No discussion of swears and branding would be complete without a nod to Sofa King, which is at once a real brand, a parody brand, a tribute brand, a song title, the subject of a Saturday Night Live skit, and the punchline to a joke. For you scholarly types in the audience, it’s also a convenient introduction to prosody.
But let’s not get ahead of ourselves.
In the not-quite-beginning there was The Sofa King, a real furniture retailer in Northampton, UK, that opened in 2001 with a memorable tagline (or strapline, as they say over there).
“Our prices are Sofa King Low!”
Amazingly, this family-owned business got away with it for 11 years. “Police investigated complaints in 2004,” the BBC reported, “and no action was thought necessary, but the Advertising Standards Authority (ASA) received more complaints.”And so, in 2012, the ASA upheld the objections of some upright citizens “because the phrase could have been interpreted as a derivative of a swear word.” They were so fucking right. Despite owner Mark Kypta’s furious protests (“The public are behind us and think it’s crazy”), the ads came down, although the strapline still flourishes on the Sofa King website.*
But “sofa king” as an alternate rendering of “so fucking” had already been kicking around the playground for some time before Sofa King sold its first sectional. On the Straight Dope bulletin board, the first post under the header “I’m sofa king stupid” was published on January 11, 2000. A month earlier, someone had posted “I’m sofa king crazy” on the same bulletin board, and elaborated with a now-classic bad-taste joke:
I we Todd did.
I sofa king we Todd did.
hehe hehe , (read slowly and and think stupid)
Fucking and retarded – a double whammy! It was only a matter of time and e-commerce before variations on the meme appeared.
The line was used in a 2004 episode of the animated TV series “Aqua Teen Hunger Force” (“Repeat after me: I Am Sofa King We Todd Ed”), and was picked up by Danger Doom for the group’s 2005 song “Sofa King.” (Lyrics and “Aqua Teen” clip here.) It’s worth noting the ambiguous foreign accent and awkward stress patterns of Billy Witch Doctor in the cartoon (so-fa king is not the same as so fuck-ing), which makes the joke a) odder and b) funnier once you get it. There’s that prosody—the technical term for the rhythm of speech—that I promised you in the first paragraph. You’re welcome.
Various amateurs had their fun with Sofa King ad concepts—here’s a video from 2006, and here’s another one from the same year—and then, in April 2007, Saturday Night Live turned it into something both cruder and more polished. (The video isn’t embeddable, but you can but you can watch it here.)
The SNL “Sofa King” ad starred Fred Armison and Maya Rudolph as unibrowed foreigners of indeterminate provenance (Kazakhstan, maybe? This was, after all, just a year after the release of the Borat movie) touting their wares. (“Sofa King great!” “Sofa King comfortable!” “Sofa King cheap!”) In a Language Log post published shortly after the episode aired, Eric Bakovic analyzed the sketch’s linguistic and dramatic devices:
Every time “Sofa King” is mentioned in the sketch, a “Sofa King” logo appears on the screen.
“Sofa King” is always pronounced “Sófa Kíng” — that is, with the first and third syllables distinctly stressed — as opposed to “so fúcking”, where the second syllable is the stressed one. [Ed.: Prosody again!]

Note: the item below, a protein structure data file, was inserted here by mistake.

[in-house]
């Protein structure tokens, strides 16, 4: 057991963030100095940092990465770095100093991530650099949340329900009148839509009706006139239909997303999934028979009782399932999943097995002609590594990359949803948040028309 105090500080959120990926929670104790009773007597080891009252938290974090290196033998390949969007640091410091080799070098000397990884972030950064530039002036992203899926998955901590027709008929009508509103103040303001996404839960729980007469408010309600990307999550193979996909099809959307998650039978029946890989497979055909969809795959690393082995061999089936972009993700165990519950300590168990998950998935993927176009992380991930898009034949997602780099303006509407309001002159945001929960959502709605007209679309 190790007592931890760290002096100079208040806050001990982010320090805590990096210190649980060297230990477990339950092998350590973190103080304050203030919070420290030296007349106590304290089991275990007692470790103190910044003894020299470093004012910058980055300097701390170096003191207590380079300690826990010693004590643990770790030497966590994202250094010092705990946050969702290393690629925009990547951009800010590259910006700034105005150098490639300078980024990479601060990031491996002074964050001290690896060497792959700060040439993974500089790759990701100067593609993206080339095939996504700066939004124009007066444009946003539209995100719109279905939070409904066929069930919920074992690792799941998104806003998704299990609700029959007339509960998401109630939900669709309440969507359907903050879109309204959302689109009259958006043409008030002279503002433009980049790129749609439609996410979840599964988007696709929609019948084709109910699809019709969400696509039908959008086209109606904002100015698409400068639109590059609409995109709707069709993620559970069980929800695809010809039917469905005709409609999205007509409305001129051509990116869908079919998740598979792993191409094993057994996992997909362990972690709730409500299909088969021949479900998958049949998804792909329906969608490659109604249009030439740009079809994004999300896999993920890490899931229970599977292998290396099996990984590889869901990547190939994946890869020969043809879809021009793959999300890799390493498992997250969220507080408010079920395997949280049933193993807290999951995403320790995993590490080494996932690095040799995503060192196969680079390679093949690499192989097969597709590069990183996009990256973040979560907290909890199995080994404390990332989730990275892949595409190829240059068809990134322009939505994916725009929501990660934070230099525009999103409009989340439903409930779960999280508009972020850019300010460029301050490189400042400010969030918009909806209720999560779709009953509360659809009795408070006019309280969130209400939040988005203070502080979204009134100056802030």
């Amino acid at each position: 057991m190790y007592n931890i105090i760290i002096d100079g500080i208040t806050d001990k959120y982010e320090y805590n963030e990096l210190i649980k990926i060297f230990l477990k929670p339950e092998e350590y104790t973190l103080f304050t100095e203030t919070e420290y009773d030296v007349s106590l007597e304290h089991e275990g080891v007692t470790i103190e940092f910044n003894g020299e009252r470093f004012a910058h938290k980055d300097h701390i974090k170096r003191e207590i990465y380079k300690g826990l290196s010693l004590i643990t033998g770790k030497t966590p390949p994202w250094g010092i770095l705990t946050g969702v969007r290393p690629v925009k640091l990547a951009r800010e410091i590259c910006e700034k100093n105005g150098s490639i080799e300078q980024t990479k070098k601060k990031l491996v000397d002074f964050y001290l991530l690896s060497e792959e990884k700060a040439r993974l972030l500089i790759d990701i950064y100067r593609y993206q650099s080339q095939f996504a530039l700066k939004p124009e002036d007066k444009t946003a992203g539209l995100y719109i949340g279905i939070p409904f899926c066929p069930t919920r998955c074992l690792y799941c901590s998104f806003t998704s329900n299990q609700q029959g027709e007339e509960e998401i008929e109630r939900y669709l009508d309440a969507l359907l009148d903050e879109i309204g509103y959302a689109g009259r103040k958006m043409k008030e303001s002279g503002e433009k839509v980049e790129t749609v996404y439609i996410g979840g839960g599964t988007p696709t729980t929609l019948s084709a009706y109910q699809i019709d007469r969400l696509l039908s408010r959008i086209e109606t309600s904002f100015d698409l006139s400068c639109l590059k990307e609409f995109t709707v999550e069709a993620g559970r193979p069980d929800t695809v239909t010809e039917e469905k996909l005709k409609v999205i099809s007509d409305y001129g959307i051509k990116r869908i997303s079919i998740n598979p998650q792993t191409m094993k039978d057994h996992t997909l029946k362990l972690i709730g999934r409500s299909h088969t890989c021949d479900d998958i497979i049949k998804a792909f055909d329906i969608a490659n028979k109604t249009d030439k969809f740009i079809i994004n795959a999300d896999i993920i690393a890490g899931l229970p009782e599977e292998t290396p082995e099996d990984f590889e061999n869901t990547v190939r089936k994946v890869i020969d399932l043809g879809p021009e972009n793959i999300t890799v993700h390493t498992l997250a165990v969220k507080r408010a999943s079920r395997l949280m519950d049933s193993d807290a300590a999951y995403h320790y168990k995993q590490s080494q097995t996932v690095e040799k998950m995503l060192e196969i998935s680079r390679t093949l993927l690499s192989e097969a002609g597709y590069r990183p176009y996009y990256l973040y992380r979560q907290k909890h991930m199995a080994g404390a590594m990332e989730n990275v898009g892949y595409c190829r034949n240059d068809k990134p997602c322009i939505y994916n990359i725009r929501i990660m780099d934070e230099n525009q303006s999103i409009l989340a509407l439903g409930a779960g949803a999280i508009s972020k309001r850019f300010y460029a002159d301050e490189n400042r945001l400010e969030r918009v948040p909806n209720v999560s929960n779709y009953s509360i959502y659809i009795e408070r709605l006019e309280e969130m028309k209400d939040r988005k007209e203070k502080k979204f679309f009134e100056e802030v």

The characters in the sketch all speak with a discernible (but not explicitly identified) foreign accent.
And just in case you really like having jokes explained to you:
The play, of course, is on how “Sofa King” sounds like “so fucking”, and it works because “Sofa King great” can mean something like “great in the way that only Sofa King can make it” (kind of like “Army strong”, as discussed here**) while “so fucking great” means something like “(so) amazingly great”.
But wait! There’s more!
Inspired “in part” by the SNL sketch, a Chattanooga, Tennessee, restaurateur opened Sofa King Juicy Burger in late 2012. There’s a sofa inside the restaurant, and the website’s home page is papered with furniture ads from circa 1961. There was equal parts pearl-clutching and befuddlement among locals when the opening was announced, but everyone seems to have settled down.
I also discovered:
- Sofa King Good restaurant in Jalisco, Mexico (!).
- Sofa King Stew Ped hot sauce
- Sofa King hot sauce (sans “stew ped”)
- Sofa King Bueno wine (“so fucking good”), a Syrah-based blend from Chronic Cellars in Paso Robles, California. (Chronic is, among other things, a strain of cannabis, which this wine does not contain.)
And yes, there is a whole subcategory of Pho King names—a minor subcategory, which is why I’ll dispense with them here rather than devoting a whole post to them.
Pho (or phở) is a Vietnamese noodle soup; the vowel is pronounced as a schwa, more or less: fuh. So naturally there is a Pho King Delicious in Northridge, Los Angeles County; and a Pho King Good in—I kid you not—Beaverton, Oregon; and a plain old Pho King in Oakland, California. And here, knock yourself out with a whole bunch of creative pho restaurant names. They are sofa king funny.
*I pause here to remind you that the international fashion brand French Connection, which is also based in the UK but is much bigger than Sofa King, has been known as fcuk (yes, lower case) since 1997. “The fcuk brand was dreamed up in-house,” The Guardian reported in 2001. “The company used to send faxes back and forth between its London and Hong Kong offices using the abbreviations FCUK and FCHK. ‘There was no thought of it being rude,’ insists [company owner Stephen] Marks, but advertising executive Trevor Beattie picked up on the abbreviation and came up with the ‘fcuk fashion’ slogan.”
**Or “Ford tough.” Brand name + adjective is a fairly common trope in advertising copy.